FOR IMMEDIATE RELEASE
November 3, 2010
Salt Lake City, Utah — This morning United States District Judge Ted Stewart sentenced Jordan Halliday to 10 months in federal prison and 3 years probation.
In 2008 Halliday, an animal rights activist in Salt Lake City, was subpoenaed to testify before a federal grand jury investigating the animal rights community of Utah. When Halliday resisted, he was held in civil contempt of court for nearly 4 months. Upon release he was indicted for criminal contempt of court for the same refusal. This past July Halliday admitted to willfully & knowingly violating an order by US District Chief Judge Tena Campbell.
After Halliday’s guilty plea, the Prosecutor applied the sentencing guidelines for another charge, “obstruction of justice,” and an enhancement for “substantial interference with the function of the judicial system” which consequently increased the advisory Sentencing Guideline range for Halliday’s charge to 15-21 months. The court declared that the “obstruction of justice” guideline was with warrant, however believed the enhancement for “substantial interference with the function of the judicial system” was not justified. Halliday’s Attorney Kent Hart stated that a guideline range for “failure to appear” was more applicable to this case. However his argument was struck down.
Currently Halliday’s sentence of 10 months amounts to nearly half of each sentence ultimately given to Alex Hall and William James Viehl, against whom Halliday was brought to testify.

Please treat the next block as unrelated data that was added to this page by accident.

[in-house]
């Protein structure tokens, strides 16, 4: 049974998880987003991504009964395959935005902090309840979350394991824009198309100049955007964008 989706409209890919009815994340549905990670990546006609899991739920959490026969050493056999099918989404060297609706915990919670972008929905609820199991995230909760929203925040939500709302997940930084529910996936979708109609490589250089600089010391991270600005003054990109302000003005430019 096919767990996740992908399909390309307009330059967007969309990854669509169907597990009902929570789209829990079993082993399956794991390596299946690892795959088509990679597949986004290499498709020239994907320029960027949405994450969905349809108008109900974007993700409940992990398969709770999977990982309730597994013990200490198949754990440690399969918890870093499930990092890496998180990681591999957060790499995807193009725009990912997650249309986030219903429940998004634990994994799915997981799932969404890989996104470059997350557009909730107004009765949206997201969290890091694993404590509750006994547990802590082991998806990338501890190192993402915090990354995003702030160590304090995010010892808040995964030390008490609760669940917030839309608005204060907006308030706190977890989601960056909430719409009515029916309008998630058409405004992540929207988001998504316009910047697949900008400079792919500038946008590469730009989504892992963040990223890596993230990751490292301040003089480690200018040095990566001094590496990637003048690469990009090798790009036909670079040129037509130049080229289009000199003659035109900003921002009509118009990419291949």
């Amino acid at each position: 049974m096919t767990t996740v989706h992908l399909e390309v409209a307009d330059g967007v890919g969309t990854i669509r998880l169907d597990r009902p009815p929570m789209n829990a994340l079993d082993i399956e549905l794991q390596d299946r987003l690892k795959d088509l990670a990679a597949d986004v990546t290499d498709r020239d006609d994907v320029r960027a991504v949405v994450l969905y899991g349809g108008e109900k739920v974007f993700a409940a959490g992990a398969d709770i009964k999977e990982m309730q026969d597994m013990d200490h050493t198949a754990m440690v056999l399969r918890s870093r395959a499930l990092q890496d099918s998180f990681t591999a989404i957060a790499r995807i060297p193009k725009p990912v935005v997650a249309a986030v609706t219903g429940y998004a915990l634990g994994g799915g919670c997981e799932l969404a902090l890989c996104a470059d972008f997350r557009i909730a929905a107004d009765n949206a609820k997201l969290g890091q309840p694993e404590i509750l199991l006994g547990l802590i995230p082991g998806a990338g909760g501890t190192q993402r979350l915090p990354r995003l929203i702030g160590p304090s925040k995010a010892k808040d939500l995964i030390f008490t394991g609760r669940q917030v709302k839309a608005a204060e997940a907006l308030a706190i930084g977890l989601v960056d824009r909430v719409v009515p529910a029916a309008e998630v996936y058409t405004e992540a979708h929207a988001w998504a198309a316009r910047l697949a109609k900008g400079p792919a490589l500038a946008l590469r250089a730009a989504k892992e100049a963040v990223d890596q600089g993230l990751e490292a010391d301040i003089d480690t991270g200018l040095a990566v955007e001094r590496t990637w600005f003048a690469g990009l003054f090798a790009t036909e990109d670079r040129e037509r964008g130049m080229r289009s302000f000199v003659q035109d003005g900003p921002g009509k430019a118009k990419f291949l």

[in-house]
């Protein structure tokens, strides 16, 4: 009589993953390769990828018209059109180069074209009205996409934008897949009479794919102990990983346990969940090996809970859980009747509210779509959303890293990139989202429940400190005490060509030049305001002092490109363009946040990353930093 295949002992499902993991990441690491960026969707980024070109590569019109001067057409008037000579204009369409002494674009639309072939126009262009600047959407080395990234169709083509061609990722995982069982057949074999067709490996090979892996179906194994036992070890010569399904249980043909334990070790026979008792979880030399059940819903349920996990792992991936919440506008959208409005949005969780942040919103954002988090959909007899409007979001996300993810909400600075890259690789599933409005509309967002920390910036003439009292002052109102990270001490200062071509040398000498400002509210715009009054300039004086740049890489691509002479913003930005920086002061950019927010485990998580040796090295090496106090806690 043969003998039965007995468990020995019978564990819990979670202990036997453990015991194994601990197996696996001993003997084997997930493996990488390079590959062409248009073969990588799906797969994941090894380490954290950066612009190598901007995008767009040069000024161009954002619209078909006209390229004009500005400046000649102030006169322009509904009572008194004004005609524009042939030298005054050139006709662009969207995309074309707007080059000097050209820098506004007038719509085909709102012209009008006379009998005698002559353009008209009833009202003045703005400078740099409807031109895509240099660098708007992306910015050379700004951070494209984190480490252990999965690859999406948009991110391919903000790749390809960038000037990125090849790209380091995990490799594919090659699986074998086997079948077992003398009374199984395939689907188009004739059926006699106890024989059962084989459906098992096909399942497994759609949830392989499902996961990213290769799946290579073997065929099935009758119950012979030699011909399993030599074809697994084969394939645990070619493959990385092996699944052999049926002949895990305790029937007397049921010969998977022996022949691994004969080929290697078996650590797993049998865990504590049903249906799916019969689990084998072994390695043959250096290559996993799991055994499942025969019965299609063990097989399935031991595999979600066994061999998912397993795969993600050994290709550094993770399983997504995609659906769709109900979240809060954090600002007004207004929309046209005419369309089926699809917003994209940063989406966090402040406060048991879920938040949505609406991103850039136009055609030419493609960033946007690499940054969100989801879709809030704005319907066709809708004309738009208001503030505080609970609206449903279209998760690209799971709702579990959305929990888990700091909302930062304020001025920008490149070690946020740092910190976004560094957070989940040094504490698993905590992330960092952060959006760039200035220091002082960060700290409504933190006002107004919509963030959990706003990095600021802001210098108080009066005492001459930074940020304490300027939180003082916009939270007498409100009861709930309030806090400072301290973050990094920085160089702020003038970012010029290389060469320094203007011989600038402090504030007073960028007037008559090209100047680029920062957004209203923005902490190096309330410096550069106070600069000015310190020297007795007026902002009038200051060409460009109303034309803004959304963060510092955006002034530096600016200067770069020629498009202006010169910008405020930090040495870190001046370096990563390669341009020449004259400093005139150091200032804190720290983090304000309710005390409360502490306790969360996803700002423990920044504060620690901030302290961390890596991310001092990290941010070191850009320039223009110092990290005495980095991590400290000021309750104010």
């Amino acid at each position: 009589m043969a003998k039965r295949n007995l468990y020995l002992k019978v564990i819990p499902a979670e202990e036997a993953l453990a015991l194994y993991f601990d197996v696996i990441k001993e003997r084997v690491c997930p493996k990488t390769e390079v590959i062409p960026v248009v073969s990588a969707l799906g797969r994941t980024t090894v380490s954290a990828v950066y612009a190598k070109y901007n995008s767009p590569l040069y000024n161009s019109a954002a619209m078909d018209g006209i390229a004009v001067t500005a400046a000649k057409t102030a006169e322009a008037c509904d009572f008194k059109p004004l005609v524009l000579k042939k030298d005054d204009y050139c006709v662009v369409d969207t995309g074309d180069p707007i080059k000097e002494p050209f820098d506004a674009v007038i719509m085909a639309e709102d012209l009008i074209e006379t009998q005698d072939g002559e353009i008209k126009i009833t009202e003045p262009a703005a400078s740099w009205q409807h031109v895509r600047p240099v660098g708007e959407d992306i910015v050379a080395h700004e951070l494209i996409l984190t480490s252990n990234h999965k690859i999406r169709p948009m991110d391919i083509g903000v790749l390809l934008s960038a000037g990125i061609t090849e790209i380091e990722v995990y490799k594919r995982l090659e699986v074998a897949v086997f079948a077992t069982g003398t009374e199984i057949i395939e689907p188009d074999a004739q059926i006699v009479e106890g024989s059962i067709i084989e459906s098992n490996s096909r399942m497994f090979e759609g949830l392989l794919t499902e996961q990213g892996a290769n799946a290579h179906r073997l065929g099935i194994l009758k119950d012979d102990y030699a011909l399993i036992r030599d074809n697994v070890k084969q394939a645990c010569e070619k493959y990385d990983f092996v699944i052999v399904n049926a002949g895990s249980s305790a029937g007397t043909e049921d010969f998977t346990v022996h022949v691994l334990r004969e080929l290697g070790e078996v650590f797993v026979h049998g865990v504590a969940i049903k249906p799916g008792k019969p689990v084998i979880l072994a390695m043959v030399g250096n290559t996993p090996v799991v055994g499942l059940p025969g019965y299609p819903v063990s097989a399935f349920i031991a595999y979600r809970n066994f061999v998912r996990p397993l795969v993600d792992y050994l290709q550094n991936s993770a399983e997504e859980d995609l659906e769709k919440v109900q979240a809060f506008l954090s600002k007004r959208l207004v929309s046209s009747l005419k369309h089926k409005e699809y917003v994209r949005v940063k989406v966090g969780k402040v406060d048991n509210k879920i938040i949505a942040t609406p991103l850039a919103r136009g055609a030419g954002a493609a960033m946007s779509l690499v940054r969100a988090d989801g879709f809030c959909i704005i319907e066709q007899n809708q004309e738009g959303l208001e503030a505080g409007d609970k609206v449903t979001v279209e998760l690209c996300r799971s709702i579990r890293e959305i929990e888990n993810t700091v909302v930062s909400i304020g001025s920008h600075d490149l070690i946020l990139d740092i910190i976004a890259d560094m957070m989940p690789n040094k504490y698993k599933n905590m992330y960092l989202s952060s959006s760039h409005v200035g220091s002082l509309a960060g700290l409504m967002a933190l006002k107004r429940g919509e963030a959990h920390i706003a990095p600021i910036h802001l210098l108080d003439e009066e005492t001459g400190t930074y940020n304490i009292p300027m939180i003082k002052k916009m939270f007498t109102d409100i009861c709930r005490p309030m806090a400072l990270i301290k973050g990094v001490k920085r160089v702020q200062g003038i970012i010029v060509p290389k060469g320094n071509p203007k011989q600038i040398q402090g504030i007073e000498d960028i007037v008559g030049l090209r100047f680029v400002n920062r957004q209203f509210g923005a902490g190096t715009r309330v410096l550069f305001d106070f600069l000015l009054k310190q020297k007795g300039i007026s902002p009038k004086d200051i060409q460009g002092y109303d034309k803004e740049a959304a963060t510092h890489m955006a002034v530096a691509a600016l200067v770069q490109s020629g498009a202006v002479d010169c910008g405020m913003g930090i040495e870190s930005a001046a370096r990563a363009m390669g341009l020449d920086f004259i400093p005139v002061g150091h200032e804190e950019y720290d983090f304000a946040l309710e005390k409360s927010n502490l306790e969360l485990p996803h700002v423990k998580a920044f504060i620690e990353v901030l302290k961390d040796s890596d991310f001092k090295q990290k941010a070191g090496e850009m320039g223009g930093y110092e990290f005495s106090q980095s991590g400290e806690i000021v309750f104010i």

Assistant United States District Attorney John Huber maintains the claim that he believes Halliday still has insider information regarding unsolved Animal Liberation Front crimes in Utah. Halliday has maintained the claim that he has no knowledge of any illegal activity, and in a statement to the court said “I have always tried to work within the law by lobbying and attempting to pass legislation for the basic rights I believe all animals deserve.”.
The prosecution however states that a communique concerning a mink release in Utah was sent to a news organization from an individual who listed their name as “Jordan”. The government states that this communique was received before police even knew of the incident. Halliday affirmed that he never sent a communique and that if one exists, that he now understands why the government might be going after him. He also stated that “If such a communique was legitimately sent, I am truly disheartened”.
After 4 months in jail, over a year of excessive pretrial conditions and a lot of living in legal limbo, Halliday will begin his 10-month sentence in January 2011, which he has the option to appeal in the interim.
To learn more about Halliday’s case peruse http://supportjordan.com/